Afghanistan and the International Women’s Day
Afghanistan marked the occasion of International Women’s Day with special events organized by government institutions and other organizations. Each year, this day a chance to glance at our past and the achievements we have made for restoring the rights and dignity of our mothers, wives and daughters. Hopefully, Afghanistan has reached a point that marking these events reflects the potential of the society for embracing gender equality and rights of the women. More than ever in the history, Afghan society is ready for embracing rights of the women and accepting gender equality.
On this auspicious day, we have to review our efforts for the rights of women and the achievements of women in economic, social and educational areas. The status of women has considerably improved since the fall of the Taliban in 2001, when Afghanistan was practically experiencing humanitarian disaster, as the bitter result of war and violence. Now, millions of girls go to schools and the lives of the middle class families living in urban centers across the country have changed. The programs aimed at improving the life conditions of women, have worked and helped in shaping opinions of people towards the women.
But despite these stories of success, there are still concerns for probable setbacks in women’s rights, as the ominous 2014 deadline is getting closer, and the public anxiety is growing. Many wonder about what would happen after withdrawal of foreign forces by 2014 and how it would affect the status of women and on the hard-gained achievements of the past decade. In past decade of war in Afghanistan, the women have been the most vulnerable of the society. Despite more than a decade of efforts for improving the rights and status of Afghan women, there are still potential dangers threatening the minimum hard-gained achievements and reversal of the achievements regarding the lives and conditions of the women.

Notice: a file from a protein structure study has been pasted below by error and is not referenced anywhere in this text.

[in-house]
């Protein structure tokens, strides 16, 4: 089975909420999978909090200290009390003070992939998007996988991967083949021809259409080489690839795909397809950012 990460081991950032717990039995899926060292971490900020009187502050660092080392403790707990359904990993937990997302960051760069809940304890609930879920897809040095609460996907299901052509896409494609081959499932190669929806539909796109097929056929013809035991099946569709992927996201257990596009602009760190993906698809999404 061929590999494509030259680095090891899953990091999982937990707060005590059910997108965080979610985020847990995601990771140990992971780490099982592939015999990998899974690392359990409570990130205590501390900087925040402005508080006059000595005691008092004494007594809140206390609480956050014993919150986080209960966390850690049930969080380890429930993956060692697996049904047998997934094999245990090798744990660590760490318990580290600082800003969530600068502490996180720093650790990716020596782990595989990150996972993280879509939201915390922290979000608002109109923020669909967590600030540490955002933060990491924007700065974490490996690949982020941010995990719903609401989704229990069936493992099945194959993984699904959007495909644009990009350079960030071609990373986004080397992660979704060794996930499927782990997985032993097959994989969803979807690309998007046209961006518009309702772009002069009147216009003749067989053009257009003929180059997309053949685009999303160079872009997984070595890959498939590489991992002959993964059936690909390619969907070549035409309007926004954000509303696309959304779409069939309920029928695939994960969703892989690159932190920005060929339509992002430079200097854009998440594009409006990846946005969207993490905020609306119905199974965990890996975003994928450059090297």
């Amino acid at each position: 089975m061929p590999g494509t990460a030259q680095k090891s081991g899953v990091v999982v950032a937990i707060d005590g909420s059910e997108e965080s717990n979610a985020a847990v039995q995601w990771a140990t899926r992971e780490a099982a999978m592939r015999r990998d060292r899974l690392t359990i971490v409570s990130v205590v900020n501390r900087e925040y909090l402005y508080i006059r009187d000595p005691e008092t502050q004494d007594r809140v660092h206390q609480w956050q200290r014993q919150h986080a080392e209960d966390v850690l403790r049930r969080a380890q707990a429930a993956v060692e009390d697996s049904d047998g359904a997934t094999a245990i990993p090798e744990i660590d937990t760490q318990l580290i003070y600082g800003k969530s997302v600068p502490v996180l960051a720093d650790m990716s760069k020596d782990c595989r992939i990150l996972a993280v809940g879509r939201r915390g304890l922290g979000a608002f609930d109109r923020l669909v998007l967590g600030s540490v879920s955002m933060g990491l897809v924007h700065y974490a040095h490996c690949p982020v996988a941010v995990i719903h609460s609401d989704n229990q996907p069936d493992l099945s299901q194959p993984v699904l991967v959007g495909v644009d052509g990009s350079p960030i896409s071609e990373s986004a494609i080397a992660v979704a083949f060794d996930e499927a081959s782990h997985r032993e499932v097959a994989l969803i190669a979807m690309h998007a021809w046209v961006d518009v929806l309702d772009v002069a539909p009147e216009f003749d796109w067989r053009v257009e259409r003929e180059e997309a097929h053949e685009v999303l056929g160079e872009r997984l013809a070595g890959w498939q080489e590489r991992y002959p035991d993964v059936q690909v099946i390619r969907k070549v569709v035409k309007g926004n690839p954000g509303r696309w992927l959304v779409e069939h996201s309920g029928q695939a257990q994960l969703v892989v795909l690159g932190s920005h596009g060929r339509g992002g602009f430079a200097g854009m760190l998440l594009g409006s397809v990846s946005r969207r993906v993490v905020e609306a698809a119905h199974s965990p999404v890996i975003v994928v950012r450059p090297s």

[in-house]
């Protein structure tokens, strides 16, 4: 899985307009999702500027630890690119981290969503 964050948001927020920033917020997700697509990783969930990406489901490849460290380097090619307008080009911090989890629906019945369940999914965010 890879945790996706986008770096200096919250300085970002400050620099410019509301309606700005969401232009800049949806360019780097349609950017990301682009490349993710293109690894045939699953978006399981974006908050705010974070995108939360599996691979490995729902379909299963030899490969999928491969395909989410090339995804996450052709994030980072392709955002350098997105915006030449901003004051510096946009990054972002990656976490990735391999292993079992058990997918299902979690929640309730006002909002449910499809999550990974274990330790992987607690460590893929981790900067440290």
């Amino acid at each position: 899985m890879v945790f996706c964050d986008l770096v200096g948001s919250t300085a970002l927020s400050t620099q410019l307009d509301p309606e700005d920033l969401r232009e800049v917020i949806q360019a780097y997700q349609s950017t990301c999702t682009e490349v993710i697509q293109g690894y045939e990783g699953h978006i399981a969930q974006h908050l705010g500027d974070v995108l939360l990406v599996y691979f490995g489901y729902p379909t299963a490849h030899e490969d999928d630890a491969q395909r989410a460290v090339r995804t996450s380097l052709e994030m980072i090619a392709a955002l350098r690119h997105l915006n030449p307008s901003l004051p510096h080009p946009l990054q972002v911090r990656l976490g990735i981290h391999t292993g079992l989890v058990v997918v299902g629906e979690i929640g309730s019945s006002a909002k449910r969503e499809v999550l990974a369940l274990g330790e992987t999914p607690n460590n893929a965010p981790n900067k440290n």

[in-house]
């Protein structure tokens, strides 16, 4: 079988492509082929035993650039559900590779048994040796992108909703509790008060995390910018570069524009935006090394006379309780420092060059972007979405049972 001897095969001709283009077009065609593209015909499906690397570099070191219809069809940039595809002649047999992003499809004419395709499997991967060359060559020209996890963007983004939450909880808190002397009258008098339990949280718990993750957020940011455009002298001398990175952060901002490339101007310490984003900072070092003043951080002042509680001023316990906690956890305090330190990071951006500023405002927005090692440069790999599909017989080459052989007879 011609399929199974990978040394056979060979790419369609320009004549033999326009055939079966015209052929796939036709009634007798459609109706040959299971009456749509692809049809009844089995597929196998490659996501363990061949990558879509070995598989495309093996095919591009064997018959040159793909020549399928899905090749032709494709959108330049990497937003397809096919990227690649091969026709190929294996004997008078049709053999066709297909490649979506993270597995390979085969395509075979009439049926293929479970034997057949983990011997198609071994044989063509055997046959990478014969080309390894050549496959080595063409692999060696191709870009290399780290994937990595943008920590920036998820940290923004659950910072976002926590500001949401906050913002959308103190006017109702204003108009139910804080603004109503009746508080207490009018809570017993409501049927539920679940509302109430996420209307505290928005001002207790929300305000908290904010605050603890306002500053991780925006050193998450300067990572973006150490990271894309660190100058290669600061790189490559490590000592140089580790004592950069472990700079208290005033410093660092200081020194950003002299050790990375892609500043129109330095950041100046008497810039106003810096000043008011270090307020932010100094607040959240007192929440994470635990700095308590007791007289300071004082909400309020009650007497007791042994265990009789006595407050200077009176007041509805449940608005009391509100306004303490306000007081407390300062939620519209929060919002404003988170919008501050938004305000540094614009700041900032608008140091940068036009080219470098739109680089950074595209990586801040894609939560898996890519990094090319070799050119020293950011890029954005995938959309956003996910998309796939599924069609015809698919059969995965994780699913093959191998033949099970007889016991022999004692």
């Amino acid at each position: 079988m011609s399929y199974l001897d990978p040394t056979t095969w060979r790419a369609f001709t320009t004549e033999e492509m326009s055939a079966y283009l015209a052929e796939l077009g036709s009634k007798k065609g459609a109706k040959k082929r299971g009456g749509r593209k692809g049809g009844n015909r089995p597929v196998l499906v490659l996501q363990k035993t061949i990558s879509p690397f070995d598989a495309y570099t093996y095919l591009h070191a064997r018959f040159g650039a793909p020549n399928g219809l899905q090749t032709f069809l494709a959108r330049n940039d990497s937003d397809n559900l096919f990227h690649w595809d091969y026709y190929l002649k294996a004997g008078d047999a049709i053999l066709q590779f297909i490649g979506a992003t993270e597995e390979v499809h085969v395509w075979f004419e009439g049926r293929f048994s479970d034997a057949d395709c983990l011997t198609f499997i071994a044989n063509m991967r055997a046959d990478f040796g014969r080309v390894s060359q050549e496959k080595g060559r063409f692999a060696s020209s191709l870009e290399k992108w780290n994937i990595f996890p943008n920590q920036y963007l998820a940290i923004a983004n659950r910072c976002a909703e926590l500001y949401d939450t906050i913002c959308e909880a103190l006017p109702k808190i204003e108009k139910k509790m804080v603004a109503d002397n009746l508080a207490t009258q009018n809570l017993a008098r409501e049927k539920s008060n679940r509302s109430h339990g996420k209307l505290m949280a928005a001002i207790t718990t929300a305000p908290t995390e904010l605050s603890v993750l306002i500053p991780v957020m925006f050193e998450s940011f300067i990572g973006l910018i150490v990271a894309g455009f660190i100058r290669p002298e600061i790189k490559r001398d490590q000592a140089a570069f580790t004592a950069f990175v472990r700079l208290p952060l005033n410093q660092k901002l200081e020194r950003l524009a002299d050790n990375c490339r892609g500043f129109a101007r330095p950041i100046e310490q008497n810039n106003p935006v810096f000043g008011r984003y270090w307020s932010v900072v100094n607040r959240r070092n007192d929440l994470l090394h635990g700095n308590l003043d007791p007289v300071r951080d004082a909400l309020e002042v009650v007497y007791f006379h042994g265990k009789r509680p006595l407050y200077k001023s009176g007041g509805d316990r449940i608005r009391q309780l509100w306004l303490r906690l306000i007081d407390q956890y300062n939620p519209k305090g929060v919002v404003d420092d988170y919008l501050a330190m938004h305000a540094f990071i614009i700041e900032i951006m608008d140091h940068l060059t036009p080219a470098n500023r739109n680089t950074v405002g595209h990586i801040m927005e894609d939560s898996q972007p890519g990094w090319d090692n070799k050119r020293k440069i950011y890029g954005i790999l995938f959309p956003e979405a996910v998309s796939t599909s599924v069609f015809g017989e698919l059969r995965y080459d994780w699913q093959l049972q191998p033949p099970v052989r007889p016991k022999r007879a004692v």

They have been sacrificed due to the deeply-rooted violence in the conservative society. Women still suffer from violence among the male-dominated families. Many women still are deprived of accessing heath care, education and financial opportunities. The threats are abundant. There is still space for fatal violence against women. But hopefully, the deeply conservative Afghan society is opening up for embracing new status and rights for them.
As our much-revered constitution has clearly defined the future, the government must be committed to restoring the rights and dignity of women and do more in fighting the real causes of violence and discrimination against women. Women’s security, along with access to education, health care and other human rights must be top priorities for the Afghan government. The way ahead is as crystal clear: whether the government remains committed to staunchly defending the rights and improving the status of women; otherwise there will be risk of systematic failures in the campaign of restoring women’s rights.